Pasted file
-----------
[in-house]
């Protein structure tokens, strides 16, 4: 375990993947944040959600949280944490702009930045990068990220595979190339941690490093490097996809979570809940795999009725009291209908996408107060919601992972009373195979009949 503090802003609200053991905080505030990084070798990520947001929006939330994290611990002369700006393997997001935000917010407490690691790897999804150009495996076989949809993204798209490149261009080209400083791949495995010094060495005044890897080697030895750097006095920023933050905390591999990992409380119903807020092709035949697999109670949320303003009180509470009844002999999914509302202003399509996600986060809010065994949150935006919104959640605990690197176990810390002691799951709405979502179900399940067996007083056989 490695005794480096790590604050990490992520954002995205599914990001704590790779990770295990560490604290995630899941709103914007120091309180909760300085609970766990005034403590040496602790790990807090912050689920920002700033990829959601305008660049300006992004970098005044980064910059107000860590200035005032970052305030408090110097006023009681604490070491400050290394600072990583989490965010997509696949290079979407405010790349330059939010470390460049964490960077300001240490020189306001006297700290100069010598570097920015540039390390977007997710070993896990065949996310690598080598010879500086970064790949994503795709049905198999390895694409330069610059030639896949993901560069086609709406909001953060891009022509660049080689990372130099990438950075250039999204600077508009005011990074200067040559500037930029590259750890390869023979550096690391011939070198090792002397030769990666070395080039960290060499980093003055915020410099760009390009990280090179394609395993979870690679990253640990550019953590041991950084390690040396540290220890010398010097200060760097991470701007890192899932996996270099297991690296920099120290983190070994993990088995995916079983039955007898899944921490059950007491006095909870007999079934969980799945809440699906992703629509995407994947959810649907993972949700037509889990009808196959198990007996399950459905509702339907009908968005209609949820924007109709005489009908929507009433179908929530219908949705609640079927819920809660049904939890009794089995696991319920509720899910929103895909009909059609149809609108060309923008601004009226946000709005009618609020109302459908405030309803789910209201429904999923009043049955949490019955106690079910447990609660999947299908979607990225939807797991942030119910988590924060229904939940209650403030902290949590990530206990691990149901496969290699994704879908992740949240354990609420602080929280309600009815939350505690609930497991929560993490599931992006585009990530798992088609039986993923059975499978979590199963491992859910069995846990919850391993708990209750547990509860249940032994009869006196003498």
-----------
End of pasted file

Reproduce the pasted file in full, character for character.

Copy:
[in-house]
């Protein structure tokens, strides 16, 4: 375990993947944040959600949280944490702009930045990068990220595979190339941690490093490097996809979570809940795999009725009291209908996408107060919601992972009373195979009949 503090802003609200053991905080505030990084070798990520947001929006939330994290611990002369700006393997997001935000917010407490690691790897999804150009495996076989949809993204798209490149261009080209400083791949495995010094060495005044890897080697030895750097006095920023933050905390591999990992409380119903807020092709035949697999109670949320303003009180509470009844002999999914509302202003399509996600986060809010065994949150935006919104959640605990690197176990810390002691799951709405979502179900399940067996007083056989 490695005794480096790590604050990490992520954002995205599914990001704590790779990770295990560490604290995630899941709103914007120091309180909760300085609970766990005034403590040496602790790990807090912050689920920002700033990829959601305008660049300006992004970098005044980064910059107000860590200035005032970052305030408090110097006023009681604490070491400050290394600072990583989490965010997509696949290079979407405010790349330059939010470390460049964490960077300001240490020189306001006297700290100069010598570097920015540039390390977007997710070993896990065949996310690598080598010879500086970064790949994503795709049905198999390895694409330069610059030639896949993901560069086609709406909001953060891009022509660049080689990372130099990438950075250039999204600077508009005011990074200067040559500037930029590259750890390869023979550096690391011939070198090792002397030769990666070395080039960290060499980093003055915020410099760009390009990280090179394609395993979870690679990253640990550019953590041991950084390690040396540290220890010398010097200060760097991470701007890192899932996996270099297991690296920099120290983190070994993990088995995916079983039955007898899944921490059950007491006095909870007999079934969980799945809440699906992703629509995407994947959810649907993972949700037509889990009808196959198990007996399950459905509702339907009908968005209609949820924007109709005489009908929507009433179908929530219908949705609640079927819920809660049904939890009794089995696991319920509720899910929103895909009909059609149809609108060309923008601004009226946000709005009618609020109302459908405030309803789910209201429904999923009043049955949490019955106690079910447990609660999947299908979607990225939807797991942030119910988590924060229904939940209650403030902290949590990530206990691990149901496969290699994704879908992740949240354990609420602080929280309600009815939350505690609930497991929560993490599931992006585009990530798992088609039986993923059975499978979590199963491992859910069995846990919850391993708990209750547990509860249940032994009869006196003498």